[kawrt-mahr-shuh l, -mahr-, kohrt-]

noun, plural courts-mar·tial, court-mar·tials.

a court consisting of military or naval personnel appointed by a commander to try charges of offenses by soldiers, sailors, etc., against military or naval law.
a trial by such a court.
a conviction by such a court: He lost his privileges because of his court-martial.
a session of such a court: He attended the court-martial this morning.

verb (used with object), court-mar·tialed, court-mar·tial·ing or (especially British) court-mar·tialled, court-mar·tial·ling.

to arraign and try by court-martial.

Origin of court-martial

First recorded in 1565–75; earlier martial court Unabridged Based on the Random House Unabridged Dictionary, © Random House, Inc. 2019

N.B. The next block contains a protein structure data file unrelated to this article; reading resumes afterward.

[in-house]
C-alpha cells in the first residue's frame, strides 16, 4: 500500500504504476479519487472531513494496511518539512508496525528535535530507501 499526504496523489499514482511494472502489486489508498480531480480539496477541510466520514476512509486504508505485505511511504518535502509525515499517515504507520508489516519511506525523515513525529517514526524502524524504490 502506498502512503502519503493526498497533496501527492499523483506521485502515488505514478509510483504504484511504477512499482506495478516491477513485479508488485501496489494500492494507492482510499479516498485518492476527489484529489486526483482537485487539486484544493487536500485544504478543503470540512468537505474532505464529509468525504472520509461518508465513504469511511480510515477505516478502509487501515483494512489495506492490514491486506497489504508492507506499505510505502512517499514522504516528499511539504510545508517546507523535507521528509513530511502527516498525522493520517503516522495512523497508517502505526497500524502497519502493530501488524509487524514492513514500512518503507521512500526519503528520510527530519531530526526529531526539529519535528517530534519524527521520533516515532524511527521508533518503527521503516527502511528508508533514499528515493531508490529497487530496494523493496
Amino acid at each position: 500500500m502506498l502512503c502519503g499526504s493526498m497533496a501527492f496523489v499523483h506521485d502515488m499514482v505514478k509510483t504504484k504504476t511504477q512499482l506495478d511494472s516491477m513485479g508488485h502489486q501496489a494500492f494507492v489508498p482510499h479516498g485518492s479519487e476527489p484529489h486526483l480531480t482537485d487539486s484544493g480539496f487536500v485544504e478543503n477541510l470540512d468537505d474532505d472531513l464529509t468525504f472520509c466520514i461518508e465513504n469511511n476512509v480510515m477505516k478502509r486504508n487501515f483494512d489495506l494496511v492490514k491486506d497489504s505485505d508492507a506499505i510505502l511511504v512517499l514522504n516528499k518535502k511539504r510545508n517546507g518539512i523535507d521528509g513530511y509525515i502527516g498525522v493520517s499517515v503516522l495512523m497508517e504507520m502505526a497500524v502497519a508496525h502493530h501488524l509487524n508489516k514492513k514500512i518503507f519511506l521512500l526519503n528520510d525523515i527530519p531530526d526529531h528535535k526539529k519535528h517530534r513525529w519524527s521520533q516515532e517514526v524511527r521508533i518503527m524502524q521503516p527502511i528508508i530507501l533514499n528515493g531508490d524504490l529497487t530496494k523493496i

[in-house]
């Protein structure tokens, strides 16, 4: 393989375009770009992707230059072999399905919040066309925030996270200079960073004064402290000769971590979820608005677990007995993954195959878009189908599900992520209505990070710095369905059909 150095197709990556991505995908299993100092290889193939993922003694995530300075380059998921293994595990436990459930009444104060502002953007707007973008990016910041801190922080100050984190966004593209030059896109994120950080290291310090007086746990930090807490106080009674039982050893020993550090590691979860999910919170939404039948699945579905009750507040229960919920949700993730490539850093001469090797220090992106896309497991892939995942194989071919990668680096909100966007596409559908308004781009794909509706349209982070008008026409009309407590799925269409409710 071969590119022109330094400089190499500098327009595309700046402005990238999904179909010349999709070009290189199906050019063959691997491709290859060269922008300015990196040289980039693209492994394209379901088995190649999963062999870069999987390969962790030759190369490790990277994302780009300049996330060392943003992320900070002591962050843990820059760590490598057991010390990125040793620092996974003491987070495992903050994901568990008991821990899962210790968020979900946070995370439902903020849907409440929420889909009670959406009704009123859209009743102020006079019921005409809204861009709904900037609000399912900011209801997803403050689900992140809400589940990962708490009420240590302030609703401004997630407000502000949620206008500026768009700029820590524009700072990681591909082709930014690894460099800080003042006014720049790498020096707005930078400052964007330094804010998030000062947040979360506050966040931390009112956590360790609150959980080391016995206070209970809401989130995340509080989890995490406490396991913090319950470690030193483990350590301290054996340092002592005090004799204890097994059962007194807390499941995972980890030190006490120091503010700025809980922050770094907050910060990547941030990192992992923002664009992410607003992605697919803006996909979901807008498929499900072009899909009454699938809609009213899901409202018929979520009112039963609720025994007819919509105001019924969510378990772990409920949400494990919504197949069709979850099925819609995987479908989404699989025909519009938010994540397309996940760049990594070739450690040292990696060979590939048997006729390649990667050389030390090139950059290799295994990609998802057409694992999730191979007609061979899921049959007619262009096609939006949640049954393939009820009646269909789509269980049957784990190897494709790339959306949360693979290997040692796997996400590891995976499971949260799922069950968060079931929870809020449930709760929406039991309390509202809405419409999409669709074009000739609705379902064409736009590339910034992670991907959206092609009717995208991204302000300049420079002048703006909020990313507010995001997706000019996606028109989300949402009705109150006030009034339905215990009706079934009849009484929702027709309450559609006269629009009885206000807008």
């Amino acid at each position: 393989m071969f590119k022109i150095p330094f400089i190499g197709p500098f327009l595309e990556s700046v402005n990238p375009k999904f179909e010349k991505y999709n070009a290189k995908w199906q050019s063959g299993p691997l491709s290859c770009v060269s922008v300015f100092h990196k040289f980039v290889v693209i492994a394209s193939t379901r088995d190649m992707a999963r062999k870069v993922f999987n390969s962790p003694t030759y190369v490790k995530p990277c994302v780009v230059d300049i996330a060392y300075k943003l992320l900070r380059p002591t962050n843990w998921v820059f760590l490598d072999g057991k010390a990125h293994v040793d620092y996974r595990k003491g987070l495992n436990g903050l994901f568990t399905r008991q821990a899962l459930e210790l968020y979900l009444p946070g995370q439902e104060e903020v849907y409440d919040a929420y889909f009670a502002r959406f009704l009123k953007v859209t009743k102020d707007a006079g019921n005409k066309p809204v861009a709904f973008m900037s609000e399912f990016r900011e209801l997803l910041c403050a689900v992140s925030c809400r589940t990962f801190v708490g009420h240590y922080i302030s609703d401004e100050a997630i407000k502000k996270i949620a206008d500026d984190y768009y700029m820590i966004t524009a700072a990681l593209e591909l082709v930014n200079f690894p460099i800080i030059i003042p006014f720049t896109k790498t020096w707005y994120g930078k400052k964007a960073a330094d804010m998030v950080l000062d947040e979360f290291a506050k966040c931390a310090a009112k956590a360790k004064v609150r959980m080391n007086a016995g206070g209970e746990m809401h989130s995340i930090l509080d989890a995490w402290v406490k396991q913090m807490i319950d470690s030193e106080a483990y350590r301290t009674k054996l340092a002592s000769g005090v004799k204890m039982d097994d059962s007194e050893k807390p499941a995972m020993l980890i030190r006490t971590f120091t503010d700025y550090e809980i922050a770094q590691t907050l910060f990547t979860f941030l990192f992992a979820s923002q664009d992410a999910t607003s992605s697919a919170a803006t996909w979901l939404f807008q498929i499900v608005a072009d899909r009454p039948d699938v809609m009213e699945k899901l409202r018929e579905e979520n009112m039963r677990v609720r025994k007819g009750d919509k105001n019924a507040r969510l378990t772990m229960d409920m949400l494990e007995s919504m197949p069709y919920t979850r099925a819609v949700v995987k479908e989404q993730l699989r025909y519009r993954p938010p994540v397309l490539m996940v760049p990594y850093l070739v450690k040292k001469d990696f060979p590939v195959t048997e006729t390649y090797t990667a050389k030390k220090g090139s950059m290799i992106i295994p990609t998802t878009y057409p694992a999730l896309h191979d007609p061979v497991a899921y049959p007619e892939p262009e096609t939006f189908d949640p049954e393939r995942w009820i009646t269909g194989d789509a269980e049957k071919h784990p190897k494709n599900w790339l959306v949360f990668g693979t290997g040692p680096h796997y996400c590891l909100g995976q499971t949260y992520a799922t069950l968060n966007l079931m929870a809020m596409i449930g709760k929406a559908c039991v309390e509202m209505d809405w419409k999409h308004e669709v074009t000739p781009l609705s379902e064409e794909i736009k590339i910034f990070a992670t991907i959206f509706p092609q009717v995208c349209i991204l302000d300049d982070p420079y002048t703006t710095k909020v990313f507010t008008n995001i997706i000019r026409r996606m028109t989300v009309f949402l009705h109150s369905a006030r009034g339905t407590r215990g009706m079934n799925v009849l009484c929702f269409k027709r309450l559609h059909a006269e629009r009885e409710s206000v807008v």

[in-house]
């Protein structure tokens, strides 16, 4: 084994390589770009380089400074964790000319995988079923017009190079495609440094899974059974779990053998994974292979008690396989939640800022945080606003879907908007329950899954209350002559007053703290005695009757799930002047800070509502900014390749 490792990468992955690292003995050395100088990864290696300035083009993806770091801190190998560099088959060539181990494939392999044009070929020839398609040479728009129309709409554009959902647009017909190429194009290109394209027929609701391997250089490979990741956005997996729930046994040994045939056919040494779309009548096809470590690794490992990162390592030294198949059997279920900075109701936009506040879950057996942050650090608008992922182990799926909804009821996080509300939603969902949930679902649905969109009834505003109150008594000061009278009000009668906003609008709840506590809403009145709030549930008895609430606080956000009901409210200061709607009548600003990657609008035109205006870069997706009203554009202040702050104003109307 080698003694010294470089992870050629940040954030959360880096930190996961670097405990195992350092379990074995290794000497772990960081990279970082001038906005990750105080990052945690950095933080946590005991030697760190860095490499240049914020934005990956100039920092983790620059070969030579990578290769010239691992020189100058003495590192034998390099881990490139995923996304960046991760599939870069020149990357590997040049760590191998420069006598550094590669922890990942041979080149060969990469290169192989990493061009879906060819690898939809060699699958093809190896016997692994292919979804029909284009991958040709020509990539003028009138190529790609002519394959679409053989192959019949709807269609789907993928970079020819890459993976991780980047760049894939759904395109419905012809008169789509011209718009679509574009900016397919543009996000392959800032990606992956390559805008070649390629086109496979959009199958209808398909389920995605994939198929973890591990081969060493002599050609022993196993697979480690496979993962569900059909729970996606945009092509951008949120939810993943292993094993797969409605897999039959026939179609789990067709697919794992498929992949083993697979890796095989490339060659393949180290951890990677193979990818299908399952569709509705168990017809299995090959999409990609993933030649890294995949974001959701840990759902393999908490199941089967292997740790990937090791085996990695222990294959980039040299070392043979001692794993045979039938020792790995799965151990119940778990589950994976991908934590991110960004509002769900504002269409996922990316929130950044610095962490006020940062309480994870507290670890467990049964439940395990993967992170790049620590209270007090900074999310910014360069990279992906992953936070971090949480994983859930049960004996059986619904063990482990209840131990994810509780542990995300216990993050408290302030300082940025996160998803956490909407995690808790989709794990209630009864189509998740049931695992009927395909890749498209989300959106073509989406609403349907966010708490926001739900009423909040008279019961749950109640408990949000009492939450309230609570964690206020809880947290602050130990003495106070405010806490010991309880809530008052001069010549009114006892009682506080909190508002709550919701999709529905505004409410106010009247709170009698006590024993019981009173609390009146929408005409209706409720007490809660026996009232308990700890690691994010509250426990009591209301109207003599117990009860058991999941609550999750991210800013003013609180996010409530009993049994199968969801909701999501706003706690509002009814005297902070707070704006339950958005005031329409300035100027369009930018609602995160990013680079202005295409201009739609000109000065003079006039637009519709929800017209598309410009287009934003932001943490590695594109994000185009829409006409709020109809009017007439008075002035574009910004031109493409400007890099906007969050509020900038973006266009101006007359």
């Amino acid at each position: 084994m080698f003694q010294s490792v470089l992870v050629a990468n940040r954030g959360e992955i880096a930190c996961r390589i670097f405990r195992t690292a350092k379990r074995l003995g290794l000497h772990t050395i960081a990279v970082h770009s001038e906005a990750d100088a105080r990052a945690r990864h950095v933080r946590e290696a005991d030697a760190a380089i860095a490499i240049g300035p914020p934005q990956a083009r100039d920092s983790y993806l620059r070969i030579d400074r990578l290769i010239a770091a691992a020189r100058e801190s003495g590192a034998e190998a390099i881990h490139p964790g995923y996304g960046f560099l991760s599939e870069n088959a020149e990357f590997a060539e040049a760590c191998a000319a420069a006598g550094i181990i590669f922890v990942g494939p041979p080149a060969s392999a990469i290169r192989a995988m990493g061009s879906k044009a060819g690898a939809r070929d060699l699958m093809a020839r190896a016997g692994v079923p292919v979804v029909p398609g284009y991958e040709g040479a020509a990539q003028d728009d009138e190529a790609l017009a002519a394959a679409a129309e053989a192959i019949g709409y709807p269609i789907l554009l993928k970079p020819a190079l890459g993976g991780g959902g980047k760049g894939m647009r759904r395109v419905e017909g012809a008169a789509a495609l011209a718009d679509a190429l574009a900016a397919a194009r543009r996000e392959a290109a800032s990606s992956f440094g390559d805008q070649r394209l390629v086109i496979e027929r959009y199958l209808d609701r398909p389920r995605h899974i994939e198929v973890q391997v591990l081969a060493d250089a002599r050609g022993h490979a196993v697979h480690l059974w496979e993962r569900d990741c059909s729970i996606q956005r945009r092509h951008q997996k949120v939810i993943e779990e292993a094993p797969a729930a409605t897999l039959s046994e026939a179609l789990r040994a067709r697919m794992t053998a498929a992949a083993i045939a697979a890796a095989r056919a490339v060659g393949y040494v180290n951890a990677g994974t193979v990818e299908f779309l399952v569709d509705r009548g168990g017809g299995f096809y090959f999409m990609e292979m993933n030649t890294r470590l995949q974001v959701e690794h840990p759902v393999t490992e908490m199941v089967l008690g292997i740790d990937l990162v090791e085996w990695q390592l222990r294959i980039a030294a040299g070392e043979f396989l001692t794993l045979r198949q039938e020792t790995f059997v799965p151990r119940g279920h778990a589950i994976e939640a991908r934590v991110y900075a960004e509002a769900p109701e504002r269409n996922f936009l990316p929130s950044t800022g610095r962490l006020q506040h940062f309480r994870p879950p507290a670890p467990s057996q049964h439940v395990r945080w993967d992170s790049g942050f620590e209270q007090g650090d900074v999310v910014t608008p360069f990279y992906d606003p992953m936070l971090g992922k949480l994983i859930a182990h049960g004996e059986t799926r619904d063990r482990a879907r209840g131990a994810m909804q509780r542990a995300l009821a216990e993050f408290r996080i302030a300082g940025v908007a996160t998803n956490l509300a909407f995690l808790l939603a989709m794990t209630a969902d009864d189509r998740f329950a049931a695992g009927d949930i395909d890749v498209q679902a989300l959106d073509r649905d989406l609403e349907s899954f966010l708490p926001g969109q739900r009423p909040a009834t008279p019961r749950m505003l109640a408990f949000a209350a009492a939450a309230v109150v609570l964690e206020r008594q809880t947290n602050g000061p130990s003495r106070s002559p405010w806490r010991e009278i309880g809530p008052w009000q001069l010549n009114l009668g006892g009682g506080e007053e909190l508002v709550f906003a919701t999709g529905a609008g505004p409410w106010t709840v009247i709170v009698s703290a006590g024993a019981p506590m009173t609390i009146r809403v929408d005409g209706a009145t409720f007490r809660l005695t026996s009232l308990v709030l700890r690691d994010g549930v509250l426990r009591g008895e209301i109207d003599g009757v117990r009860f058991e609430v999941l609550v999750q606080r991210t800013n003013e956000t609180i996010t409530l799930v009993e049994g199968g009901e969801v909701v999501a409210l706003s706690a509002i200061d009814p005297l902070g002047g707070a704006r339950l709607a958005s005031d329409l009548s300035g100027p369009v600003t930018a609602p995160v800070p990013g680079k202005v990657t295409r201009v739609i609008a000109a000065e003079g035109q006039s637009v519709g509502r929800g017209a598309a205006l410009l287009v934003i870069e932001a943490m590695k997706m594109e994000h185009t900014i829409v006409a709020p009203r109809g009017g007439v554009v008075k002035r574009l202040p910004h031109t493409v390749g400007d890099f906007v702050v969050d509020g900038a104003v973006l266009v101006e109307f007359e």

Examples from the Web for court-martial

Contemporary Examples of court-martial

Historical Examples of court-martial

  • Colonel Falconer was sent home to be tried by a court-martial.

  • In the meantime I had been tried by Court-martial, and reduced to the ranks.

    Adventures and Recollections

    Bill o'th' Hoylus End

  • "That will be the business of the court-martial," he answered.

    The Snare

    Rafael Sabatini

  • If Garfield recovers from his wound he will be tried by court-martial.

    The Snare

    Rafael Sabatini

  • I trust, sir, you have not come to question the finding of the court-martial.

    The Snare

    Rafael Sabatini